vincial towns which have been marginal to the revolution; and on a day of national mobilisation by Islamist currents demonstrations outside Cairo were on a modest scale. In industrial cities which have been focal points for action since January - Suez, Mahalla al-Kubra, Shibbin el-Kom, Ismailiyya Islamist meetings were insignificant. In Alexandria, often seen as an Islamist stronghold, the demonstration of 29 July reached 10,000 - a fraction of the numbers which have repeatedly mobilised in the city since the start of the revolution. Three Islamist currents participated in the July rally: Salafis, Jihadis and the Muslim Brotherhood. They are linked ideologically and by personal and organisational relationships. At the same time, they have distinct political agendas and often compete to win support among Islamic activists. The demonstration was originally called by Salafi networks, groups of religiously observant Muslims who have until recently focused upon matters of piety and personal conduct. They were joined by the Jihadis, tightly knit and highly political organisations banned under the Mubarak regime which have re-emerged in recent months. The Muslim Brotherhood joined the rally only at the last minute. Although it is a mass organisation with a long history of political engagement, the Brotherhood’s leadership vacillated over the demonstration for weeks, deciding to participate only days before the event. Their hesitation reveals much about the instability of the Islamic movement and the effect of the revolution upon its activists. Islamists did not play a leading role in the waves of struggles that preceded the outbreak of the revolution in January this year. Starting in 2000 a series of increasingly effective campaigns challenged the regime: movements in solidarity with the Palestinians, against the invasion of Iraq, for democratic change, and for workers’ rights and improved conditions. They were led overwhelmingly by secular activists. Despite the success of these movements in opening new space for protests,

Islamists did not play a leading role in the waves of struggles that preceded the outbreak of the revolution in January this year.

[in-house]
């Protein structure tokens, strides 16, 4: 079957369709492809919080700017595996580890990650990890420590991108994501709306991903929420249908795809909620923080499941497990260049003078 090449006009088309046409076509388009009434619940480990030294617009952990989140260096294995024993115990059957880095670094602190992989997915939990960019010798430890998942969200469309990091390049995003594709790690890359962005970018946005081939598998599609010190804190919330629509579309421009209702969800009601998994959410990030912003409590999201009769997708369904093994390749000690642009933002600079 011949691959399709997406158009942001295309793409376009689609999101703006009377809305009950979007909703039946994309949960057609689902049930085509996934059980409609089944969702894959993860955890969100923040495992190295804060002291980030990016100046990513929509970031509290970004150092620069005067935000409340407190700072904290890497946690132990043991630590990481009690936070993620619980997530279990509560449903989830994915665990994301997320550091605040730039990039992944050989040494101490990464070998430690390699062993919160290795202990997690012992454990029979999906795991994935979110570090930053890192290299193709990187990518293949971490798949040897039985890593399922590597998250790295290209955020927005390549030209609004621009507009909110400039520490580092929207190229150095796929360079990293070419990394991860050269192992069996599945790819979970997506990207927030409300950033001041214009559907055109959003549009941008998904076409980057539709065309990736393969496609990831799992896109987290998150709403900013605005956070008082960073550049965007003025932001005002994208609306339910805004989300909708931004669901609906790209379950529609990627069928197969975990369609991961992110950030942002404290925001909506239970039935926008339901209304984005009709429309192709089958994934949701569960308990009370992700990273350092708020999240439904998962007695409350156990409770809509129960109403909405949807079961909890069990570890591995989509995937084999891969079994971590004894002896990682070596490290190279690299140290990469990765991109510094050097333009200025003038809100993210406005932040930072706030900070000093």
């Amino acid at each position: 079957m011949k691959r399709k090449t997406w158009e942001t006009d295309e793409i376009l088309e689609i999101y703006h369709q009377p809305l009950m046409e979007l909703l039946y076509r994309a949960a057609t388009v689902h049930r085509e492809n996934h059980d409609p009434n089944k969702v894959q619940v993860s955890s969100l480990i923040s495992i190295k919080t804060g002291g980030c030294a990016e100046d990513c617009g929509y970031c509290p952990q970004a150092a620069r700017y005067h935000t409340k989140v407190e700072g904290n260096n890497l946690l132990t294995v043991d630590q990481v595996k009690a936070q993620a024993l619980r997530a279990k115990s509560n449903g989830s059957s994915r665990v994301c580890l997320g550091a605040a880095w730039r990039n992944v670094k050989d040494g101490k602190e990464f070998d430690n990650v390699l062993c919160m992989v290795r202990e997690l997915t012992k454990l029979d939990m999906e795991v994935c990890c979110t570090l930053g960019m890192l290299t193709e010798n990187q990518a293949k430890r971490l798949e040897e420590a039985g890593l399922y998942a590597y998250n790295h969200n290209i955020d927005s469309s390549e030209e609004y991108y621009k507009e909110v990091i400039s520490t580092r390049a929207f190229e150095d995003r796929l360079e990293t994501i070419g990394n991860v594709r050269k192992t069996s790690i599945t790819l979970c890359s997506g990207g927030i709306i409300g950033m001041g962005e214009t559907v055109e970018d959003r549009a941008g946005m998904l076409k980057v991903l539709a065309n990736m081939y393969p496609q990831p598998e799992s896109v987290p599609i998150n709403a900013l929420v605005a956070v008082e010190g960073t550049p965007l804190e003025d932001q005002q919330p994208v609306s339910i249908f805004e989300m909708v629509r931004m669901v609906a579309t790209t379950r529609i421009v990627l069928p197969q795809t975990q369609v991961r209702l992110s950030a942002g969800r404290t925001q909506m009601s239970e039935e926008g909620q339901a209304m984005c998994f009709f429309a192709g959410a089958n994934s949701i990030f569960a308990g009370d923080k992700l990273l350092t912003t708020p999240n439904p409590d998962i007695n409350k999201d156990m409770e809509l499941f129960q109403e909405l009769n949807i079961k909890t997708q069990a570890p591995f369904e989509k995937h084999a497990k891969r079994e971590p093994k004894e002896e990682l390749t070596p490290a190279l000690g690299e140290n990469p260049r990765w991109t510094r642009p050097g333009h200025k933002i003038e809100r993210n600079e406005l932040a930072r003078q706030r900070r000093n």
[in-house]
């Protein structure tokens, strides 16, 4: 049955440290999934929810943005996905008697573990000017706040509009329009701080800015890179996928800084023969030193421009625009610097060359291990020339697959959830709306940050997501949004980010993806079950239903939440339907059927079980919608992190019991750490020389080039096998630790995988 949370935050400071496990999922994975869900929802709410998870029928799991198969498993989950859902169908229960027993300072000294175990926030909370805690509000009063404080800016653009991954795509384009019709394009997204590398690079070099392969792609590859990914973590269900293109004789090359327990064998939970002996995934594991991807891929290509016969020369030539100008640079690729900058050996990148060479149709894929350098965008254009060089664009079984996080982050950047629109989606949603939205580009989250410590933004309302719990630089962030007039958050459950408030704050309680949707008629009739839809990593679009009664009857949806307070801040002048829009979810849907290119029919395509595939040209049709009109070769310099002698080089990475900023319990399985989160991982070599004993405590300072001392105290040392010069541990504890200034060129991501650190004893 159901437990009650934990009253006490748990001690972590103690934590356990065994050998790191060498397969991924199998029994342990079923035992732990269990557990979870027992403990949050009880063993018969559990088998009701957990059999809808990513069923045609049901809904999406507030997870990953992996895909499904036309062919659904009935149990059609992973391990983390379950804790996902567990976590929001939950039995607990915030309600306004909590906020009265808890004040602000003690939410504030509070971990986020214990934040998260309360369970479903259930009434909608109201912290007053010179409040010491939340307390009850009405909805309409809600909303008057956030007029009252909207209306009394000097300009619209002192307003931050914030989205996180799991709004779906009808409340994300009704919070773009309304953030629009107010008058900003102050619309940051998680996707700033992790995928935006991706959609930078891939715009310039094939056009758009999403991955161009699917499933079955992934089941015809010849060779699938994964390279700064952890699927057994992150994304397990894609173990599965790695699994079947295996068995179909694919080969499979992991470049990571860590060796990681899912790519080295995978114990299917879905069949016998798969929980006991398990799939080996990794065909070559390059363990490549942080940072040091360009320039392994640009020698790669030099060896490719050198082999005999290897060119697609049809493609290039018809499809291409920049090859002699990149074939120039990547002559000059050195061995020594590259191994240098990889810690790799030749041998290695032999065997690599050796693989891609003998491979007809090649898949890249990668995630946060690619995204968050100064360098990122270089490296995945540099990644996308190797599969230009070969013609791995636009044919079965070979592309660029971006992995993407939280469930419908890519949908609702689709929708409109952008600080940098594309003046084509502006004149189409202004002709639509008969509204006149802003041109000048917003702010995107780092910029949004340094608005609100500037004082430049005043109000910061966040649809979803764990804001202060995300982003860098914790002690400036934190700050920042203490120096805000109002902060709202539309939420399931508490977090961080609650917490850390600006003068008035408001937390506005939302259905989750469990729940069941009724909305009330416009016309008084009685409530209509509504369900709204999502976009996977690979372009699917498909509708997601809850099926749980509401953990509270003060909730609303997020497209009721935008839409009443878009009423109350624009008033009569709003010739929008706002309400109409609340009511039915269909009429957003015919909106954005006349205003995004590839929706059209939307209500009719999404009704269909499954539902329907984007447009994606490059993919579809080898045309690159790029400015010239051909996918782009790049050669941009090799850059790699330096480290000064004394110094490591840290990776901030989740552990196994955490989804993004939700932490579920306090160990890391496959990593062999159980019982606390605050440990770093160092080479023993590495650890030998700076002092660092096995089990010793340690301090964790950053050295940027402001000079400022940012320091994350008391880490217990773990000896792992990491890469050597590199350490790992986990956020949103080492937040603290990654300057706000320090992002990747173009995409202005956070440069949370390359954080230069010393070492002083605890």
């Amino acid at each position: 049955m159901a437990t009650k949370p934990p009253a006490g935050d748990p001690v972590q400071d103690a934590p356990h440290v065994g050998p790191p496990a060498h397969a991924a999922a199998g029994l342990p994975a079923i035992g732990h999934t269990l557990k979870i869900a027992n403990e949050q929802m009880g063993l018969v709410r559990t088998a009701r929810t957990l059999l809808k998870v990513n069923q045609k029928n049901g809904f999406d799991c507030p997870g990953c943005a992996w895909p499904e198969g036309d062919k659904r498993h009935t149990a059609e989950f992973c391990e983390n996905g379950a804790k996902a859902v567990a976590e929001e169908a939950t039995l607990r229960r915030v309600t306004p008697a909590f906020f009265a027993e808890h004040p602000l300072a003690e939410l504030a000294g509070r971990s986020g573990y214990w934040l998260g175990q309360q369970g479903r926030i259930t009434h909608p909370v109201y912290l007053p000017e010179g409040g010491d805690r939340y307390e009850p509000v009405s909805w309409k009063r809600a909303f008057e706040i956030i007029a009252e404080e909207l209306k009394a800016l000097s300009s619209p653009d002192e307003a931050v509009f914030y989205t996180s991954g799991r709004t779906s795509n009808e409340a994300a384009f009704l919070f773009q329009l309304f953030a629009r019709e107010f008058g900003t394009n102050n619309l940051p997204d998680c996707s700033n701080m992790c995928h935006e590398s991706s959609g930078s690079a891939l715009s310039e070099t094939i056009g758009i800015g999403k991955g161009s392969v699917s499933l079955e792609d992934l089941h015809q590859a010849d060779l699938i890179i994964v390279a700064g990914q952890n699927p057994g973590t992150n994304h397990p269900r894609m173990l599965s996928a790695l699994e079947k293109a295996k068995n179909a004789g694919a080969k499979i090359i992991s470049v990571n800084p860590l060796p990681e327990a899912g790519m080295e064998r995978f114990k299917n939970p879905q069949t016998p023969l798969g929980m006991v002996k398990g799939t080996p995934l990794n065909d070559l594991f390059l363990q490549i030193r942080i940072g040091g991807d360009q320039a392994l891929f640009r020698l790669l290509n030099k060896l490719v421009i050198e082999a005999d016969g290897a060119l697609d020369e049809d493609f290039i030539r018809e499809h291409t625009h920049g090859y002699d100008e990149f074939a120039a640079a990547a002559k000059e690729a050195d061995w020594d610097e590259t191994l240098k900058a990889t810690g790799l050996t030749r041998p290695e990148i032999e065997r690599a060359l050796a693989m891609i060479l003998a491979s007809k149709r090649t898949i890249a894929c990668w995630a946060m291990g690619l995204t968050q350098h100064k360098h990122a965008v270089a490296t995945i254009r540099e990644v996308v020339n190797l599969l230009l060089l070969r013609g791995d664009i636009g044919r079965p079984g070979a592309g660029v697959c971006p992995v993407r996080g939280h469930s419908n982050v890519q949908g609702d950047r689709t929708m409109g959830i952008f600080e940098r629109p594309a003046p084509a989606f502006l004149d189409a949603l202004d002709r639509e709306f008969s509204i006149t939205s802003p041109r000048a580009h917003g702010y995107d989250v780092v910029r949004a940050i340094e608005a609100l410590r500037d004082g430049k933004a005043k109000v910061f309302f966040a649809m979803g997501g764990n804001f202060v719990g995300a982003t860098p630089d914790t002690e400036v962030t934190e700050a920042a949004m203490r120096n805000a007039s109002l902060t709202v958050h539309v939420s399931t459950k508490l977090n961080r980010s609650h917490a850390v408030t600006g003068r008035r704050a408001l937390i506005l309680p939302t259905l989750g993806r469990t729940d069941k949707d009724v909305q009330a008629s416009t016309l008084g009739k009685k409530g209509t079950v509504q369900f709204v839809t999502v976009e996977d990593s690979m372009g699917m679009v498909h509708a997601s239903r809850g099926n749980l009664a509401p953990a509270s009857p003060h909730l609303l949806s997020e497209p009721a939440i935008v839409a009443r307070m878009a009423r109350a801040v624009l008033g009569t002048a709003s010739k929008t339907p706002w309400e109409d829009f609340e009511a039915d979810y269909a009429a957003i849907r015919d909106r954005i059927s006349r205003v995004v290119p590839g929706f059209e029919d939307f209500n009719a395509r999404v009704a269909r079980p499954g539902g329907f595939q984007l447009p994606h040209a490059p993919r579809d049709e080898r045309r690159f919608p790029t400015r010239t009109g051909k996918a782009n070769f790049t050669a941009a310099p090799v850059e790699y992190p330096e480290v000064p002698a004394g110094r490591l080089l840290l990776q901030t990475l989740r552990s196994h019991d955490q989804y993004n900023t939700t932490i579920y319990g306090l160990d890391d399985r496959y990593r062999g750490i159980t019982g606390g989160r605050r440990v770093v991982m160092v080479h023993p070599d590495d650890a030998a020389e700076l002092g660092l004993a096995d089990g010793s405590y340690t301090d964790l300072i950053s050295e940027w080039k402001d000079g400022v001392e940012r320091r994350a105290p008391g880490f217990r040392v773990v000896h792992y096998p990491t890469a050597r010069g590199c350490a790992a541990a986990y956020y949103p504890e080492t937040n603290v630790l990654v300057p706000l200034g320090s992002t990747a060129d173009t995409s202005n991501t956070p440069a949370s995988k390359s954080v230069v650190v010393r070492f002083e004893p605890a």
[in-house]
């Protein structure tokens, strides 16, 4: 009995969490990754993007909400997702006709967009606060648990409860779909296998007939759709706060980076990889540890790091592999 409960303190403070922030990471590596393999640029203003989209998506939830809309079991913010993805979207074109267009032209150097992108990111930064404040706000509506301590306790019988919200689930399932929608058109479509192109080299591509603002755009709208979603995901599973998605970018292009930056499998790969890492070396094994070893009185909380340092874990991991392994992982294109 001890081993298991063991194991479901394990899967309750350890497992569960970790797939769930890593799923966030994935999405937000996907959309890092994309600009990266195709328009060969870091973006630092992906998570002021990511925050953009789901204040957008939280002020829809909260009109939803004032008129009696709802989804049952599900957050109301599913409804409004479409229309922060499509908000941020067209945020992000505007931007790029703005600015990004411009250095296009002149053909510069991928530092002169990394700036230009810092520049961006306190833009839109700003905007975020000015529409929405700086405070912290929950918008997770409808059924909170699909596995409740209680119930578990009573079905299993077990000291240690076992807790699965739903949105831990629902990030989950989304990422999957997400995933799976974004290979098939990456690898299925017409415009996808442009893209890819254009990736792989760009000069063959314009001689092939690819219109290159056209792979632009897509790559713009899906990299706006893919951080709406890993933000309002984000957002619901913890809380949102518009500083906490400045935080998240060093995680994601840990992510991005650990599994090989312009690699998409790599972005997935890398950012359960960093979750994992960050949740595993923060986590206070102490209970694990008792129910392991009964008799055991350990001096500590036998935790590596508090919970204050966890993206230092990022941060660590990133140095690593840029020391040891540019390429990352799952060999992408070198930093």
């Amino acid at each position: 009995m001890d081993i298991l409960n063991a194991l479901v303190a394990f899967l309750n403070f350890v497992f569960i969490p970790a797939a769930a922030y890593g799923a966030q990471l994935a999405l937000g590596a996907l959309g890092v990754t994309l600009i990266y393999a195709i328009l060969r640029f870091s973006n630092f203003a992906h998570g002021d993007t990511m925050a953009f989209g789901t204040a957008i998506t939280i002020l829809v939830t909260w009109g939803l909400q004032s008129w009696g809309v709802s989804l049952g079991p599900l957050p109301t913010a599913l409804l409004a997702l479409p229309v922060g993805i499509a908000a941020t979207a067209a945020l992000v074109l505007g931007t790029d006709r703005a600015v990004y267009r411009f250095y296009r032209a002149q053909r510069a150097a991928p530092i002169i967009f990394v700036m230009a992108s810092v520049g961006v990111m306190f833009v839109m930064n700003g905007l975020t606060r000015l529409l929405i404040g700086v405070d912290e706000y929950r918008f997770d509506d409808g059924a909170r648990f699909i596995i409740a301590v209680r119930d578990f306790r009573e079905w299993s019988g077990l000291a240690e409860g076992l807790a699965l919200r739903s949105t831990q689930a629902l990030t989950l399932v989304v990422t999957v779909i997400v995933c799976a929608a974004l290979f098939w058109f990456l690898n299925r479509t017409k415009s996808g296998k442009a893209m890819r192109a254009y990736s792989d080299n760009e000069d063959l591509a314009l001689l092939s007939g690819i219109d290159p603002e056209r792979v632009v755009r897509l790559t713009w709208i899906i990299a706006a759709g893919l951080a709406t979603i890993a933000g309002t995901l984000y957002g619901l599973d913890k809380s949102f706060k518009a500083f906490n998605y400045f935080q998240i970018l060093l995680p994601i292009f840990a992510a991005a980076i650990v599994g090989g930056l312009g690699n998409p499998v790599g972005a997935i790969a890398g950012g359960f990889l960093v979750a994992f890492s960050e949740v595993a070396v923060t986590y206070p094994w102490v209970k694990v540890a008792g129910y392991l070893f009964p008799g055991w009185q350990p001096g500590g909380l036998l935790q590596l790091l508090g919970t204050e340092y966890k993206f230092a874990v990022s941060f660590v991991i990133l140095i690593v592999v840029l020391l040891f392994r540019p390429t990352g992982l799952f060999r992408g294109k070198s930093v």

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Islamists rarely appeared in public. The Jihadis had been suppressed and their imprisoned leaders induced to recant, telling followers that they had abandoned efforts to contest the regime. The Muslim Brotherhood engaged fitfully with the anti-war and democracy movements, and participated in election campaigns (as an illegal organisation they stood “independent” candidates). But as public protests grew the Brothers retreated and in 2010, after bitter internal disputes, the leadership declared that it would adopt an even lower profile. One assessment in the Egyptian press concluded “The Muslim Brotherhood’s entire political enterprise is in crisis.” It was in these circumstances that a new Salafism began to grow. Pious Muslims concerned primarily with study of the Qur’an, with ritual and with personal emulation of the Prophet, had long congregated around particular imams, mosques and Islamic foundations. They were boosted by Saudi support and encouraged by the Mubarak regime, which gave them free rein. In 2006 state authorities began to issue licences for television stations which broadcast prayers, readings from the Qur’an and sermons by salafi preachers. The common themes were conservative (“puritanical”) interpretations of key Islamic texts and an absence of political agendas - tacit support for the state. By 2009 there were 12 such TV stations. Egyptian novelist Alaa AlAswany comments that they were “a kind of Christmas present for the dictators [who could] rule with both the army and the religion”. Egypt’s revolution has drawn its power from mass action in the streets and workplaces. Leadership has been provided mainly by secular activists some of whom played key roles in the protests of the last decade. Coalitions of revolutionary youth have celebrated Muslim-Christian unity and explicitly rejected religious interventions. Islamists have not been present as a distinct current. When the movement began in January, the Muslim Brotherhood refused to back protests. Only when the scale of events and the involvement of Brotherhood members became clear did its leaders adopt a position of equivocal support. As the revolution has progressed, hundreds of thousands of its members and supporters have engaged in demonstrations and workplace actions, causing increasing tension within the organisation. A large group of youth activists recently split to form the Egyptian Current Party - created, they say, “to express the spirit of the revolution”. Several key figures in the Brotherhood have been expelled after establishing new groups. Moneim